Neighborhood news in brief for the week of Feb. 19

A vi­ol­ent rob­bery, job ex­pan­sion at a loc­al port and oth­er neigh­bor­hood news in brief.

Rich­mond Street clos­ure post­poned again

The Pennsylvania De­part­ment of Trans­port­a­tion today an­nounced a new date for the two-year Rich­mond Street clos­ure to be­gin: Thursday, Feb. 20.

Snowstorms forced the pro­ject to be post­poned twice, on Jan. 23 and Feb. 3.

The de­tour is part of a con­struc­tion pro­ject in­volving four new over­head Con­trail bridges and a sew­er main re­place­ment. Rich­mond Street will be de­toured between Le­high Av­en­ue and Cam­bria Street, PennDOT said.

The de­tour will take traffic on Rich­mond Street over Le­high Av­en­ue, Ara­mingo Av­en­ue and Al­legheny Av­en­ue. Rich­mond Street will be re­built on a new align­ment to the east of the ex­ist­ing road­way to make room for a new ramp and oth­er im­prove­ments on I-95, PennDOT said.

The fin­ished pro­ject will in­clude two through lanes, a cen­ter turn lane, tracks for SEPTA’s Route 15 trol­ley, north­bound and south­bound bi­cycle lanes, side­walks and dec­or­at­ive street lights, ac­cord­ing to PennDOT.

The con­struc­tion is part of a $91 mil­li­on pro­ject to im­prove the I-95/Gir­ard Av­en­ue In­ter­change. The pro­ject is sched­uled to fin­ish in early 2016, PennDOT said.

For more in­form­a­tion on the I-95 im­prove­ments in the area of the Gir­ard Av­en­ue In­ter­change, vis­it www.95re­

Two shot in rob­bery

Two men were hos­pit­al­ized after a rob­bery just north­east of Port Rich­mond.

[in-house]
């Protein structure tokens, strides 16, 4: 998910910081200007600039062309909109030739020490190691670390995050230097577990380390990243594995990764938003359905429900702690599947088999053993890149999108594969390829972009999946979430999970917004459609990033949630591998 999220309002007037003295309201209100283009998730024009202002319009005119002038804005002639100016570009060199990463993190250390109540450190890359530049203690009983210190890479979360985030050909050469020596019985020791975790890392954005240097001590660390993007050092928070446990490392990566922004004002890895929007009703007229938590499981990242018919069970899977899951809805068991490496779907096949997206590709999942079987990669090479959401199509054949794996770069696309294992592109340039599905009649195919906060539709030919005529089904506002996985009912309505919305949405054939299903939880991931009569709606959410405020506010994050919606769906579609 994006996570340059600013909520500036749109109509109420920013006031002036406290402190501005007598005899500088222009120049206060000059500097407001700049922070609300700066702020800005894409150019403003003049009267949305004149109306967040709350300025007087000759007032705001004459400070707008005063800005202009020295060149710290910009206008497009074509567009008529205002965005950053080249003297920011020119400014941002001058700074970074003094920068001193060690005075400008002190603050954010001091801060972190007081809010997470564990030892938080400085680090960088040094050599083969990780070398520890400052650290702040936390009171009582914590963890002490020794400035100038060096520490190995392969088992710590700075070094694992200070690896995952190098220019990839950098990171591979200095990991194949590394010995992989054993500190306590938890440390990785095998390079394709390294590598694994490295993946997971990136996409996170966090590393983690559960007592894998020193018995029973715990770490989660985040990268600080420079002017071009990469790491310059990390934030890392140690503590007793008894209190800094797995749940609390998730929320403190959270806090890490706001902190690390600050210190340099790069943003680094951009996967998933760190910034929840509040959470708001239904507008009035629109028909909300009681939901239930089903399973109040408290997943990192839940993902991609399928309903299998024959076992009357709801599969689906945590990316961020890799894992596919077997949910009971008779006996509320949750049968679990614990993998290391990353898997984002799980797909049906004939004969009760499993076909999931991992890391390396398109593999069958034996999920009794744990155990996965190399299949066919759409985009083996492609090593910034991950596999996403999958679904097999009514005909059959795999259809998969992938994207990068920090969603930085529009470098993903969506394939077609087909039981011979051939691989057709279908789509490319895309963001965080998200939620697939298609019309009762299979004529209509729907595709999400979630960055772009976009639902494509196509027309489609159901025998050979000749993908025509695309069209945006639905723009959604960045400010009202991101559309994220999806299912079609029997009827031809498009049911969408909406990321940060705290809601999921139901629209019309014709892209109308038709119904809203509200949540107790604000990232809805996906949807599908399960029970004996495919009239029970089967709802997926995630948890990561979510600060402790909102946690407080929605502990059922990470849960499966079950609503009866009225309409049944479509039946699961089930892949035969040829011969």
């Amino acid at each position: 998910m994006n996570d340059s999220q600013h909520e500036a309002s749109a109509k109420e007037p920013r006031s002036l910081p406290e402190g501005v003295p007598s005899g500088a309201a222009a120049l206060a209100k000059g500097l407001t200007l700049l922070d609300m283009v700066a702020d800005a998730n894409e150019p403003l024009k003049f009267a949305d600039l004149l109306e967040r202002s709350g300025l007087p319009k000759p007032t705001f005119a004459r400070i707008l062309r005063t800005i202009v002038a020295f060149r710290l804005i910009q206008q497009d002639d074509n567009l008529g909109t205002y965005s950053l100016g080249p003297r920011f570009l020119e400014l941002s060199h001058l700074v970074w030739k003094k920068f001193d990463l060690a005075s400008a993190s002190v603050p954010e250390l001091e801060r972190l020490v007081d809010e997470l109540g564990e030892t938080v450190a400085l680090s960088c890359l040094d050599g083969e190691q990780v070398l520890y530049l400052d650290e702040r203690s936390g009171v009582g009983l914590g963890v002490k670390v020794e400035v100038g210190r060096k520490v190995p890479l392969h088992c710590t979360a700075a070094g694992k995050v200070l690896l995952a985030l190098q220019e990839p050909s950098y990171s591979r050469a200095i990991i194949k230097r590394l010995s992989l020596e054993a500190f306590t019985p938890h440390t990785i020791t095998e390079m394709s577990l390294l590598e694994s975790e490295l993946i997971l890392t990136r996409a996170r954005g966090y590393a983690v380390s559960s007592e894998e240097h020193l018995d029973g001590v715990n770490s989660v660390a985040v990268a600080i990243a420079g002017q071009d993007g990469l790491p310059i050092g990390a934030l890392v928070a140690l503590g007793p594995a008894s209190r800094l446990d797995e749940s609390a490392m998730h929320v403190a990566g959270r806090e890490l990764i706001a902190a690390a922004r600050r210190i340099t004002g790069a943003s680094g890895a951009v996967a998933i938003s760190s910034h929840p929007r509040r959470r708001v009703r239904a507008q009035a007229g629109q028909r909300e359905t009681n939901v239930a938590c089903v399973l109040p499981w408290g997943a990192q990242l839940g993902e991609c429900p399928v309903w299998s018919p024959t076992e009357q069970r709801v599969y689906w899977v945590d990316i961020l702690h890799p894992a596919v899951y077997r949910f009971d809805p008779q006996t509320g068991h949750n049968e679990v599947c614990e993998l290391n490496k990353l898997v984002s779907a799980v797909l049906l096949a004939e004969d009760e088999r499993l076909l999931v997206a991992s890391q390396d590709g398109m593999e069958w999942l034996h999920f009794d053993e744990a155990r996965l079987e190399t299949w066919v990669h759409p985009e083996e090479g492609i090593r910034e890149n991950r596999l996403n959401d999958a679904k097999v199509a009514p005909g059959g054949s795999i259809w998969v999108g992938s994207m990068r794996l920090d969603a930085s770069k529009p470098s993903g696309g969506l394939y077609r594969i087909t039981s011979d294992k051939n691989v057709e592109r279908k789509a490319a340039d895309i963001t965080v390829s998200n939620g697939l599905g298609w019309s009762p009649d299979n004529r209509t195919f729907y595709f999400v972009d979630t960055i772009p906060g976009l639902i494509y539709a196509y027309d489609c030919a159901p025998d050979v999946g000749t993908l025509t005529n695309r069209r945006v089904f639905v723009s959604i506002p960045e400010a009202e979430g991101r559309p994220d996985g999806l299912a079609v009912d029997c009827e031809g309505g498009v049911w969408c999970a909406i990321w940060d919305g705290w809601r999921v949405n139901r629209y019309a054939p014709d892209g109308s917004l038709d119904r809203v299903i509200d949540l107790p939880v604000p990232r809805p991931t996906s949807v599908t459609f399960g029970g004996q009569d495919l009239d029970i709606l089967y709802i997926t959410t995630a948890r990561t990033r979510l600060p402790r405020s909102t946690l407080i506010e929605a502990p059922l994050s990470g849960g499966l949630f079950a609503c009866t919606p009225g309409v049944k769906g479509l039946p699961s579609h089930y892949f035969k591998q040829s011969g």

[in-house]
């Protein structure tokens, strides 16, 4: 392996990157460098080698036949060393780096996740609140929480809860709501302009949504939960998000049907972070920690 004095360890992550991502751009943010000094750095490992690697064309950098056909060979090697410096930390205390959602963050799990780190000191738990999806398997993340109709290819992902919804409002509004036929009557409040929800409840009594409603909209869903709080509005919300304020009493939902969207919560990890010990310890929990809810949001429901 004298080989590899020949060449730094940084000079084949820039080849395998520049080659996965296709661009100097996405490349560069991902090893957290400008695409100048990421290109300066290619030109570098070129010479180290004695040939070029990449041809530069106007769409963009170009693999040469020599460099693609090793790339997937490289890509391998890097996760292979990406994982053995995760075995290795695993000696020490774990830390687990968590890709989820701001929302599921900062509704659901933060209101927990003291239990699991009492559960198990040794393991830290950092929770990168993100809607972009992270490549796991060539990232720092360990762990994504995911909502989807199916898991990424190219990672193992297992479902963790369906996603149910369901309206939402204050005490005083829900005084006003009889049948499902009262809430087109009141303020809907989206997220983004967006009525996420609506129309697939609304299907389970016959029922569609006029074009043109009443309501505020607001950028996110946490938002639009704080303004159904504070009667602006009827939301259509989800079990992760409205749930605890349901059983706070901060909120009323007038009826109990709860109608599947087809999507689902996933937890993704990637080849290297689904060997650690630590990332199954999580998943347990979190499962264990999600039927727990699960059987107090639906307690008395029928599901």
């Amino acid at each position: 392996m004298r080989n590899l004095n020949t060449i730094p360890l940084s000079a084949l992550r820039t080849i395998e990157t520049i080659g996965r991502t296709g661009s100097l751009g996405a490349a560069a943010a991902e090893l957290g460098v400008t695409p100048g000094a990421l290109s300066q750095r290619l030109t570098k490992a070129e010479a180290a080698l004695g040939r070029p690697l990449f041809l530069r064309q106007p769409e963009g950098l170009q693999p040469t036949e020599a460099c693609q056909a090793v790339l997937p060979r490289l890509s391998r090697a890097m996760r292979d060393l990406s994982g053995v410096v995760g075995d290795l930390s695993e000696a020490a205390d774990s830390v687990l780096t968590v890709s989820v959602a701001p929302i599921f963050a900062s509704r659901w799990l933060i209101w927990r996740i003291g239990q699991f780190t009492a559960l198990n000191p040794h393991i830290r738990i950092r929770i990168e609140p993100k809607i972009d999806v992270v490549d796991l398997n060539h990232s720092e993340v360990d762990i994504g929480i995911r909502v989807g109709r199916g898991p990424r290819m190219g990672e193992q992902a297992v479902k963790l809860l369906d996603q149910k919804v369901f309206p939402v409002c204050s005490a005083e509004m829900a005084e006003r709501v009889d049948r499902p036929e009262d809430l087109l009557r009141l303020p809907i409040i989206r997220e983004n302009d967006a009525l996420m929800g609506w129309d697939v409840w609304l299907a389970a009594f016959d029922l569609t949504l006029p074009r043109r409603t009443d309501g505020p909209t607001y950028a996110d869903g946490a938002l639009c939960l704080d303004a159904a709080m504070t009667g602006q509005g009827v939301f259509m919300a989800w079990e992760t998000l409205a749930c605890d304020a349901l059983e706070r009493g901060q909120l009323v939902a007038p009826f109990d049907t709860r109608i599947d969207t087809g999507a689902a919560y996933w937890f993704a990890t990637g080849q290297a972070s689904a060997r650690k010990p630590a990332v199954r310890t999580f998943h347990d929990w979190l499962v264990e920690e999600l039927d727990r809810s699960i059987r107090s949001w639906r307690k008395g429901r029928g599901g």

The in­cid­ent took place around 1:30 a.m. the 3700 block of Frank­ford Av­en­ue out­side of the King Garden Chinese take-out res­taur­ant, ac­cord­ing to 6ABC.

The vic­tims, 29 and 25 years old, were ap­proached by two gun­men, who shot the men in the neck and made off with $40, po­lice said.

The men were taken to Temple Hos­pit­al where they are lis­ted in crit­ic­al but stable con­di­tion, CB­S3 Eye­wit­ness News said. The sus­pects fled the scene. No ar­rests have been made at this time, po­lice said. ••

Pro­gress in blight fight

A Re­in­vest­ment Fund study found that Phil­adelphia’s prac­tice of fin­ing neg­li­gent prop­erty own­ers has had an im­pact in fight­ing blight, ac­cord­ing to a art­icle.

Phil­adelphia’s “win­dows and doors” law re­quires prop­er­ties in mostly oc­cu­pied blocks to have work­ing doors and win­dows, and a state law passed in 2010 helped give the city an even great­er abil­ity to fight blight, ac­cord­ing to the art­icle.

The De­part­ment of Li­censes & In­spec­tions has been fin­ing own­ers whose prop­er­ties have boarded up or miss­ing win­dows or doors.

The own­ers may have to pay $300 each day they are out of com­pli­ance. The fines and the pos­sib­il­ity of be­ing taken to “blight court” has re­portedly scared slum lords in­to com­pli­ance.

The study iden­ti­fied about 25,000 va­cant prop­er­ties, most of which were in North Cent­ral Phil­adelphia. Port Rich­mond was one of the neigh­bor­hoods iden­ti­fied as hav­ing the highest num­ber of cita­tions. ••

380 new jobs at port